Ireland’s Competition and Consumer Protection Commission goes to court

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Ireland: Ireland's competition watchdog will go to the High Court in July 2015 as part of its probe into alleged anti-competitive practices in the cement industry.

In May 2015, the Competition and Consumer Protection Commission (CCPC) seized thousands of documents when it raided the offices of Irish Cement, a subsidiary of CRH, Ireland's largest listed company. It also visited the offices of several other companies. The CCPC will ask the court in July 2015 to rule on which of the documents seized it is allowed use to build its case, as some of the material could constitute privileged information, such as legal advice. The watchdog has launched an investigation into whether Irish Cement has abused its dominant position in the market, which the company denies.

The commission has confirmed that it seeks High Court approval to filter the material it seized from the CRH subsidiary. "When it conducts such searches, the commission is entitled to compel the target business to disclose information to it even if the target claims that the information in question contains legally privileged material," said the CCPC. The commission said it had, "Made an application to the High Court seeking a determination as to whether certain information seized from Irish Cement during the search operation on 14 May 2015 constitutes legally privileged material." The CCPC is obliged to keep the information confidential until it gets such a determination. It is understood that the documents seized have not yet been handed over to the investigating team, pending the High Court determination.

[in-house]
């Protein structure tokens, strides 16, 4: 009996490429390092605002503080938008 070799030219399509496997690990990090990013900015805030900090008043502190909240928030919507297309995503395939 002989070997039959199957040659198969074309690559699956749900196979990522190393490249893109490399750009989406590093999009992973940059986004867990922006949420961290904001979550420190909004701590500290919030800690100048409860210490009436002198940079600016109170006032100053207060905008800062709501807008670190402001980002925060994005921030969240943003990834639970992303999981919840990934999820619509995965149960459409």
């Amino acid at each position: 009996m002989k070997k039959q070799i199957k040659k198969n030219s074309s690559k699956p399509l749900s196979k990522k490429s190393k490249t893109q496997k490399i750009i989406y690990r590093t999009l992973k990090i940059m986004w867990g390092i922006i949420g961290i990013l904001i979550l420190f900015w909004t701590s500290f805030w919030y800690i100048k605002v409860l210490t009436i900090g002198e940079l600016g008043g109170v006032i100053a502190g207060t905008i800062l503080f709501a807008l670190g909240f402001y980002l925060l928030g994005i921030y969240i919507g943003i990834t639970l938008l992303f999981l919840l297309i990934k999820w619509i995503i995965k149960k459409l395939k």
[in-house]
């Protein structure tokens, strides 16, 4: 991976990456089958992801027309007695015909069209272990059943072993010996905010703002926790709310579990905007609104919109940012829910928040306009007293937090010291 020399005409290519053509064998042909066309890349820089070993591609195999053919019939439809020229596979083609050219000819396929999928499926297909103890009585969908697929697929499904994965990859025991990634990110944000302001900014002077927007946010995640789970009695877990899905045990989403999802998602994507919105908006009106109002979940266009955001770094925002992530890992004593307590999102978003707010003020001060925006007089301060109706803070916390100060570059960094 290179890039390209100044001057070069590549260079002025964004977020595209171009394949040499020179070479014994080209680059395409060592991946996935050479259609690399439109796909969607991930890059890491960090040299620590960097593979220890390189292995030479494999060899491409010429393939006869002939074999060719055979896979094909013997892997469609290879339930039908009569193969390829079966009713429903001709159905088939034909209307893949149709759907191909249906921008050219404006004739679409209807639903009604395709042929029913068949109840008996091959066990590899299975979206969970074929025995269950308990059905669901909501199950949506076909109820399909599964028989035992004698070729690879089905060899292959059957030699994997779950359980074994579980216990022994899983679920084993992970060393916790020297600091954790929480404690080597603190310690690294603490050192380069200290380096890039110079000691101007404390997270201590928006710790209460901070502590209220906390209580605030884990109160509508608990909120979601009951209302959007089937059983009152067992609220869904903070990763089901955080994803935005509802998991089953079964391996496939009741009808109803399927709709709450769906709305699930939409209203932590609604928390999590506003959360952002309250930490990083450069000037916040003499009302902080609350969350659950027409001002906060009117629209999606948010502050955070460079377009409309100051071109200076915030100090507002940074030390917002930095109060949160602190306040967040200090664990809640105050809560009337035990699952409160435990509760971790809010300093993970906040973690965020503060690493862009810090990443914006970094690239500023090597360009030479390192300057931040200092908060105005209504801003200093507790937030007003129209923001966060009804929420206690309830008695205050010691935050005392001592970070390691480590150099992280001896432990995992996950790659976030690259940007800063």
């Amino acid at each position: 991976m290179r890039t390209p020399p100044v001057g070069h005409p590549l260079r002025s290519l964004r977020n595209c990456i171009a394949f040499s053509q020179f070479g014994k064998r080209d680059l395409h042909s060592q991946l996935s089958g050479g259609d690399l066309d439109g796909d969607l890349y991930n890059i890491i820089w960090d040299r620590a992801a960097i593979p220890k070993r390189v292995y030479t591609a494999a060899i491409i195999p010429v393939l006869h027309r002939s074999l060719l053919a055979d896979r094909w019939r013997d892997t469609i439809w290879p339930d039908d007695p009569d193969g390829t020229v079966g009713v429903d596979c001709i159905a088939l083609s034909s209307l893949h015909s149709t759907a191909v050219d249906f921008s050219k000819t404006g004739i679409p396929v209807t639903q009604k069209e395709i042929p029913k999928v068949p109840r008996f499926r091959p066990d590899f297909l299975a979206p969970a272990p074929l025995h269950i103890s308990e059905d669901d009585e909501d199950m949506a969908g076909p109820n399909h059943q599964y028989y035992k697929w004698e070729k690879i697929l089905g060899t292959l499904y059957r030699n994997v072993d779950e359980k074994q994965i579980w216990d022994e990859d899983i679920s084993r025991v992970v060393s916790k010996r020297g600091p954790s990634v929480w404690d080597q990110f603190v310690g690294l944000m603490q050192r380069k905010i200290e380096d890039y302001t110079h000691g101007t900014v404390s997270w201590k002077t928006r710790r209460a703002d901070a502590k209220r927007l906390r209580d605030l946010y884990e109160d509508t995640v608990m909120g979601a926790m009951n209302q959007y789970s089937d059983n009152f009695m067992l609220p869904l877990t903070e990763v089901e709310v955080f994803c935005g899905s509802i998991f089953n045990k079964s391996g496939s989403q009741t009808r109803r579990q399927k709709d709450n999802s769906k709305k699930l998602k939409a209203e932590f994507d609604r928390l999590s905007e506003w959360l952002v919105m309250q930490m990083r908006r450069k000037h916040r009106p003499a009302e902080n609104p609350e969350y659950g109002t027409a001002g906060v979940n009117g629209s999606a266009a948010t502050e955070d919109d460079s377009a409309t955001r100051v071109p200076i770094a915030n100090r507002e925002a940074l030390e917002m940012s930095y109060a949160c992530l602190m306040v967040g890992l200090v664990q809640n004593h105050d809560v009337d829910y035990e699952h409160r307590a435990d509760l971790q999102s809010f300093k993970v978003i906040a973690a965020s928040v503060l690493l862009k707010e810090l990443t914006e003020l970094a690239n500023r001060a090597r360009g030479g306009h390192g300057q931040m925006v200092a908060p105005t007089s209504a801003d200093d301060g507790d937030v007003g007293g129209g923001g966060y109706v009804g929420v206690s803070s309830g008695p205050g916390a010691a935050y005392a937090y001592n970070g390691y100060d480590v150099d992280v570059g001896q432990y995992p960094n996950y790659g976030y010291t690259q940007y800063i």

Irish Cement has previously stated that it fully-facilitated the 'raid' on its premises and is cooperating fully with the CCPC investigation. The commission's investigation is focused on the Euro50m/yr bagged-cement sector. The commission has stressed that the investigation could take some time to complete before any further legal action, if any, is taken.

The CCPC stressed that next month's planned court hearing is simply to help it filter out Irish Cement's legal advice and does not mean that it has decided to prosecute. "For the avoidance of doubt, the commission has not instituted High Court proceedings against Irish Cement for any breach of competition law," it said.

Last modified on 24 June 2015

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